The rich and affluent Evalyn Walsh Mclean glanced at the Hope Diamond in 1910 for the first time when she was in Paris with her husband. And since then, she had her eye on the diamond.
Pierre Cartier thought he had found her as a buyer, as she had told him that objects which are usually considered bad luck turned into good luck for her. Cartier was honest and made sure he emphasized on the Hope Diamond's negative history. However, since McLean did not like the diamond in its mounting, she did not buy it.
A few months after this, Pierre Cartier arrived in the U.S. and asked McLean to keep the Hope Diamond for the weekend. Cartier reset the diamond into a new mounting and hoped Evelyn would like it, and would buy it after having for the weekend. Evalyn was taken in with its beauty and fell in love with Hope Diamond.
The Curse hits Evalyn Walsh McLean
Evalyn Walsh McLean wore the Hope Diamond at every possible opportunity. In fact, she wore it all the time. According to one story, it apparently took a lot of persuading by the doctor of Evalyn Walsh to get her to take off the necklace even for an operation.
While Evalyn Walsh McLean wore the Hope Diamond as a good luck charm, it was well observed that the curse struck her when her firstborn son, Vinson, died in a car crash at the age of nine. McLean also suffered another major loss when her daughter committed suicide at twenty-five.
In addition to all this, many attributed the declaration of Evalyn Walsh McLean's husband as medically insane, and his confinement to a mental institution until his death in 1941 to the Hope Diamond.
It was definitely a lot of suffering and pain to be faced by one person whether it was entailed by the curse or not. While she wanted her jewellery to go to her grandchildren when they were older, her jewellery was ultimately put on sale in 1949, after her death, in order to settle debts from her estate.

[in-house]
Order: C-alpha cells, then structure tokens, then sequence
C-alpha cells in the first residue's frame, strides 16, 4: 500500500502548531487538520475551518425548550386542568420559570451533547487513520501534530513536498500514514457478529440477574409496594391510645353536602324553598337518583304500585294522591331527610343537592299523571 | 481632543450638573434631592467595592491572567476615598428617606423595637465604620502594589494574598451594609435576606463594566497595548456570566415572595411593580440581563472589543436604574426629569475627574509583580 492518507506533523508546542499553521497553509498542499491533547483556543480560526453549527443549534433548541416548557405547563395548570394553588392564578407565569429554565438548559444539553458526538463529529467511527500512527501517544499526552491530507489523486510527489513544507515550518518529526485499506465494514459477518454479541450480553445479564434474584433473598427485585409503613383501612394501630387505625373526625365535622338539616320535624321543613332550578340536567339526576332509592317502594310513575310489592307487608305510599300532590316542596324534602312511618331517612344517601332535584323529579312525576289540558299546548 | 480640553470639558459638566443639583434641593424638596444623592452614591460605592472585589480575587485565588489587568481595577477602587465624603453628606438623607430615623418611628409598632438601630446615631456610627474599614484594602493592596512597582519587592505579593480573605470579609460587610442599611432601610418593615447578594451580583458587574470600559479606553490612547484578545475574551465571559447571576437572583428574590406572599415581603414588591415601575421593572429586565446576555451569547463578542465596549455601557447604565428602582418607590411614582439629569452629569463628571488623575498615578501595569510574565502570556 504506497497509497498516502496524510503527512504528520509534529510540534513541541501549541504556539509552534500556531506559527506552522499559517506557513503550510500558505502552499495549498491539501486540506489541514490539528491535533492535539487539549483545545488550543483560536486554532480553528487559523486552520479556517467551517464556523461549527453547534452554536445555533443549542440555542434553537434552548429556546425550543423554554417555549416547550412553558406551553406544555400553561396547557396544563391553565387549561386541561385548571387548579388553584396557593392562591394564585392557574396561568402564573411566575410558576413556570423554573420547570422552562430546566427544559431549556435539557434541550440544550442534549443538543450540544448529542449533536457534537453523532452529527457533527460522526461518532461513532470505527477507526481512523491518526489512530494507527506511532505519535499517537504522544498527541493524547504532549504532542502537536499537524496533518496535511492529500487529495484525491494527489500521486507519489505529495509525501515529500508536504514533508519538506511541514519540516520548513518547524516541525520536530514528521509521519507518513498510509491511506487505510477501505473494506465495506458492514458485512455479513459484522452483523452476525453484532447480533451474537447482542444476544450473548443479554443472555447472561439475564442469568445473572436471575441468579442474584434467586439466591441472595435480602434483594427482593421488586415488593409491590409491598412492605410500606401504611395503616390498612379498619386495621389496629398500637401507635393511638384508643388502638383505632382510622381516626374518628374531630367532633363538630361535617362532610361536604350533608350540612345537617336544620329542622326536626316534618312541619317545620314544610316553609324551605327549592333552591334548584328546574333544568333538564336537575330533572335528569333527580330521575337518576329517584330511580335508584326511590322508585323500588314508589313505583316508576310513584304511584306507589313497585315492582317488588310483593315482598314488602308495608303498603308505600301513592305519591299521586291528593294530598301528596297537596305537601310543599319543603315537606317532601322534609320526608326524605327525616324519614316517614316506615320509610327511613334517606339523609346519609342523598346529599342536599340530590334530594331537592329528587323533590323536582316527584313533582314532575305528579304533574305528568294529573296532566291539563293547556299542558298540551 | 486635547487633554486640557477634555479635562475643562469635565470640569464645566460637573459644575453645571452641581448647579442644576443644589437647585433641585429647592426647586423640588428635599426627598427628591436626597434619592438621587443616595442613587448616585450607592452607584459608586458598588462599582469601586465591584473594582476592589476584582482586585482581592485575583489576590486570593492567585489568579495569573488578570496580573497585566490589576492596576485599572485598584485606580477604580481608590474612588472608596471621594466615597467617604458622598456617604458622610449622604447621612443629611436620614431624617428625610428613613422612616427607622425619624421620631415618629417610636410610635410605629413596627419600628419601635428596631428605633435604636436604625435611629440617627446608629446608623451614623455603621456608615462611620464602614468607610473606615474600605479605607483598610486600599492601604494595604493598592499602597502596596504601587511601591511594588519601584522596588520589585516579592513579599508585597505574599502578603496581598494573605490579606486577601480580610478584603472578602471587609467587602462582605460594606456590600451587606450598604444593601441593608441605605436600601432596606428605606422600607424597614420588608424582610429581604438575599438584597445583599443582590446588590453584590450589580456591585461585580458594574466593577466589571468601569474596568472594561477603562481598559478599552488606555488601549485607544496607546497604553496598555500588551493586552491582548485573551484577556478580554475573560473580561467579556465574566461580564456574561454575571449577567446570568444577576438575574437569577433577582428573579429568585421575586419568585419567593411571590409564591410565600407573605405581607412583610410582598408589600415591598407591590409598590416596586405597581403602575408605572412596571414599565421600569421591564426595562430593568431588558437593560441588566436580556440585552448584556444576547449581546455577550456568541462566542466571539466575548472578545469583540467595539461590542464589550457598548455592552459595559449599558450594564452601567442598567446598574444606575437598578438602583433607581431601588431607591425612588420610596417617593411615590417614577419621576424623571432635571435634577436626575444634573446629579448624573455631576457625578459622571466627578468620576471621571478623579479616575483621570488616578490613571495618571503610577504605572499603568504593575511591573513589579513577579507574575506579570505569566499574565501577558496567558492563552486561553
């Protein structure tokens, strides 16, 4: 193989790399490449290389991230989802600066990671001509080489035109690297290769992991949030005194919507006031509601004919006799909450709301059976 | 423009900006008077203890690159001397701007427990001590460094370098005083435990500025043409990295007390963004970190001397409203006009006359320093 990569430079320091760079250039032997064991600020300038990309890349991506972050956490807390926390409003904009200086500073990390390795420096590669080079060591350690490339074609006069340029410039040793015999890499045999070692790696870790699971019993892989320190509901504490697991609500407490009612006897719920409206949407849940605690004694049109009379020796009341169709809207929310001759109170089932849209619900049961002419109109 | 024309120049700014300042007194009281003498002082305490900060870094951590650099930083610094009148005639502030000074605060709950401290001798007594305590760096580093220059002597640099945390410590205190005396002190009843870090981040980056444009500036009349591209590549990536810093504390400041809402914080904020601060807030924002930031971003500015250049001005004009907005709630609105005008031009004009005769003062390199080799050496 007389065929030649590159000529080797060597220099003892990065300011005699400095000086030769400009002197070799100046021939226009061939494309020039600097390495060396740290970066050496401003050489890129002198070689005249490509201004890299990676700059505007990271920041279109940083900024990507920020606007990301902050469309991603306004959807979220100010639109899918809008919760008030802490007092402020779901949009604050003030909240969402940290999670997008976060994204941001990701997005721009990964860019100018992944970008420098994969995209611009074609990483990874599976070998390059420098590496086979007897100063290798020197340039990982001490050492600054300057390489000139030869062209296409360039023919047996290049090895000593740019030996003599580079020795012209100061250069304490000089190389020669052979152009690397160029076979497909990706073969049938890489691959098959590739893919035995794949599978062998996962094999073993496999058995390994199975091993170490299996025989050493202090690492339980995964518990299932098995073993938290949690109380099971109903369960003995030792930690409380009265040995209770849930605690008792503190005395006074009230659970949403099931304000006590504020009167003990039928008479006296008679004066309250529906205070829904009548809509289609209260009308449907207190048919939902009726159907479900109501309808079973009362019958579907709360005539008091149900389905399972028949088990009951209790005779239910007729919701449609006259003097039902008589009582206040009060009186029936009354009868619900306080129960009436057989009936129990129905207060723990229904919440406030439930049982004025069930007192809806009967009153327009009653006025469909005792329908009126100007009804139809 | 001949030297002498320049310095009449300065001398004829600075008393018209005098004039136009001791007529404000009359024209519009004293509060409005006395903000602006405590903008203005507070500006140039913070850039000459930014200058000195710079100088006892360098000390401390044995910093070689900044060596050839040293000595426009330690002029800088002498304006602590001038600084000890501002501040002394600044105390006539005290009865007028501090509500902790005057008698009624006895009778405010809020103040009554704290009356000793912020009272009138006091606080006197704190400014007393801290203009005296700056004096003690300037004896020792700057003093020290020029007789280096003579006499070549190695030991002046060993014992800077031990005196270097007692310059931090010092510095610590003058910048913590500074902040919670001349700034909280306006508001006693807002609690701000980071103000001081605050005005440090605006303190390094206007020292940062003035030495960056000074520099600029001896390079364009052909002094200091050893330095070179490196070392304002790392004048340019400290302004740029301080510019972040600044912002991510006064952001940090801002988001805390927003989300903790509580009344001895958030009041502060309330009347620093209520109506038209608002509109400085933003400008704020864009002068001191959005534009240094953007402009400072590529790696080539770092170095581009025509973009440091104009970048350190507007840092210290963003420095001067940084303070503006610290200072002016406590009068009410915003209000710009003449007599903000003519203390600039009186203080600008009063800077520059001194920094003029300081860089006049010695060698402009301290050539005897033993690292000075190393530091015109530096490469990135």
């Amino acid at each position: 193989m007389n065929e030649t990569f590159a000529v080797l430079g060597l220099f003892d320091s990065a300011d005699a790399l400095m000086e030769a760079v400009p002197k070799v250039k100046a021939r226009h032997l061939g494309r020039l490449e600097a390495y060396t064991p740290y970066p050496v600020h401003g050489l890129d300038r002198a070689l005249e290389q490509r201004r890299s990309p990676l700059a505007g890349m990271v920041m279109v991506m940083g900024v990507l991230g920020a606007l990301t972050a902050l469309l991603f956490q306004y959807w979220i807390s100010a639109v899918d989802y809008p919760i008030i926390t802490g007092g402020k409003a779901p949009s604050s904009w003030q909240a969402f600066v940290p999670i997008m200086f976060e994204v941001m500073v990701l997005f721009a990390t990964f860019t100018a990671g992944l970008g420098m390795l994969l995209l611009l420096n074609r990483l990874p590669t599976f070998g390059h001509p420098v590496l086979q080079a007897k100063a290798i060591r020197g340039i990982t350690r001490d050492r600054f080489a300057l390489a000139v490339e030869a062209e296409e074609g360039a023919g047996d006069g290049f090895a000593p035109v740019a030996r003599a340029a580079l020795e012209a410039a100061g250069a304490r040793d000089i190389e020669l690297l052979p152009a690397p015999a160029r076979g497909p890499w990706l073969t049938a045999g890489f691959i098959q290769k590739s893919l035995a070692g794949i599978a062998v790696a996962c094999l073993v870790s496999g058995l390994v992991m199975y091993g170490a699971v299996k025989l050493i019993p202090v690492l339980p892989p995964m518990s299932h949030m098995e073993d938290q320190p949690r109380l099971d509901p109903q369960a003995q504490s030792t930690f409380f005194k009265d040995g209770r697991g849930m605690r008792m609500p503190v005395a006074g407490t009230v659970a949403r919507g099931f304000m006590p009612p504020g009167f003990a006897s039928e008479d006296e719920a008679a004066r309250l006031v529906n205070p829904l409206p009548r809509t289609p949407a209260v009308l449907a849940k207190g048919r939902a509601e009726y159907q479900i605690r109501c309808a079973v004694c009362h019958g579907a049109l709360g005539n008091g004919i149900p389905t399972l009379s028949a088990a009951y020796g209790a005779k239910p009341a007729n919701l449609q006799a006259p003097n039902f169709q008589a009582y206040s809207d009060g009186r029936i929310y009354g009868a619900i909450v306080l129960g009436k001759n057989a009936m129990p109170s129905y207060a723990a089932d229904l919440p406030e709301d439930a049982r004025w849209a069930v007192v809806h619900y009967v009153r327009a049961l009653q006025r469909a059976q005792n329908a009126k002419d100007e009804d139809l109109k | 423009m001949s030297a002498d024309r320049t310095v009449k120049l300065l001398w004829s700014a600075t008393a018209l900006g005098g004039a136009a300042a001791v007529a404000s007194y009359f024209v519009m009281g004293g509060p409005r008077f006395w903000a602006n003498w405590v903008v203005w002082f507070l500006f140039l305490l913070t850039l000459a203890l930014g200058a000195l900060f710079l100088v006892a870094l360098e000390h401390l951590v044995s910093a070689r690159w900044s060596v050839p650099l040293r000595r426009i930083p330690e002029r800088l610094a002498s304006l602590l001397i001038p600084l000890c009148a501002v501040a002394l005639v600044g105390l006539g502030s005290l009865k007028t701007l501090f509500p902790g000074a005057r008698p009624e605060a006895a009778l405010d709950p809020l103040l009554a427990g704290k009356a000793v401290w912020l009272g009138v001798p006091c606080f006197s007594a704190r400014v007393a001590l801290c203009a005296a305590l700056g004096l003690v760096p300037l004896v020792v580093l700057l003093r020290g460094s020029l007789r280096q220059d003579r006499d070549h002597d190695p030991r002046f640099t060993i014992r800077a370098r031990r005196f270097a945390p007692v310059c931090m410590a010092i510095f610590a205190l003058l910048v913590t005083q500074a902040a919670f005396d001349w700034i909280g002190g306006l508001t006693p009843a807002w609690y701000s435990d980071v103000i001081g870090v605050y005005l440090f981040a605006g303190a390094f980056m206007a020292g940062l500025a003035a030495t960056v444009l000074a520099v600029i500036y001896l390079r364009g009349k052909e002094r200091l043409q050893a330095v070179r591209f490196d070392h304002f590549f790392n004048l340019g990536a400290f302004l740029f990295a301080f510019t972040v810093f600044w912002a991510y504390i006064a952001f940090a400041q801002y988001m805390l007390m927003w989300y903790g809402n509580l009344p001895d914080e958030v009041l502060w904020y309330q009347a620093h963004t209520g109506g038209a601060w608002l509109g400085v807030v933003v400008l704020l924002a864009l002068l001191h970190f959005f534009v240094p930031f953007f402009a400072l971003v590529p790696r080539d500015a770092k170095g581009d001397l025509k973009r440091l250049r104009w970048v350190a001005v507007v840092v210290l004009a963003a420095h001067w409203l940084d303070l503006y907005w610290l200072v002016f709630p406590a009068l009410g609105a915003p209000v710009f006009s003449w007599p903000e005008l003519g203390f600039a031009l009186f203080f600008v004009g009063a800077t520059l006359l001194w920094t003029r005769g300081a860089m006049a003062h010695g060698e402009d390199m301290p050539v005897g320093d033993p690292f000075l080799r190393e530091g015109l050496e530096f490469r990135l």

Donation of the Hope Diamond
The Hope Diamond went on sale in 1949 when it was purchased by Harry Winston, a New York jeweller. Winston raised money for charity when offering the diamond, on numerous occasions to be worn at balls. Eventually, Winston donated the diamond because he had long believed in creating a national jewel collection. It was donated to the Smithsonian Institution in 1958 to be the focal point of a gem collection which was newly established as well as to inspire others to donate.
So comes the end of troubled but well-travelled journey of the Hope Diamond when the Hope Diamond travelled in a plain brown box in 1958 through regular post to a large group of people at the Smithsonian who were thrilled on its arrival.
Conclusion: The Hope Diamond for all
The Hope Diamond is now currently on display at the National Museum of Natural History for everyone to admire, with all its mystery, glory, and unique history. If there ever was a curse, it was most definitely lifted when Harry Winston donated it to the Smithsonian Institution in 1958. The Hope Diamond was never meant to be enjoyed by just one person, or by the rich or the royals. It was not meant to be stolen from one family to another or sold to the highest bidder.
Diamonds are meant to be enjoyed. And a jewel as beautiful as the Hope Diamond was meant to be made accessible to all, to allow everyone to share in its magnificence.
The beauty, curse, and the rich and royal past of the Hope Diamond is something that will always raise chills, and something that we will marvel at. The future of the Hope Diamond and the light in can bring when it is there for all to share in, is something worth taking note of. The Hope Diamond will remain a symbol of beauty and righteousness no matter where it is.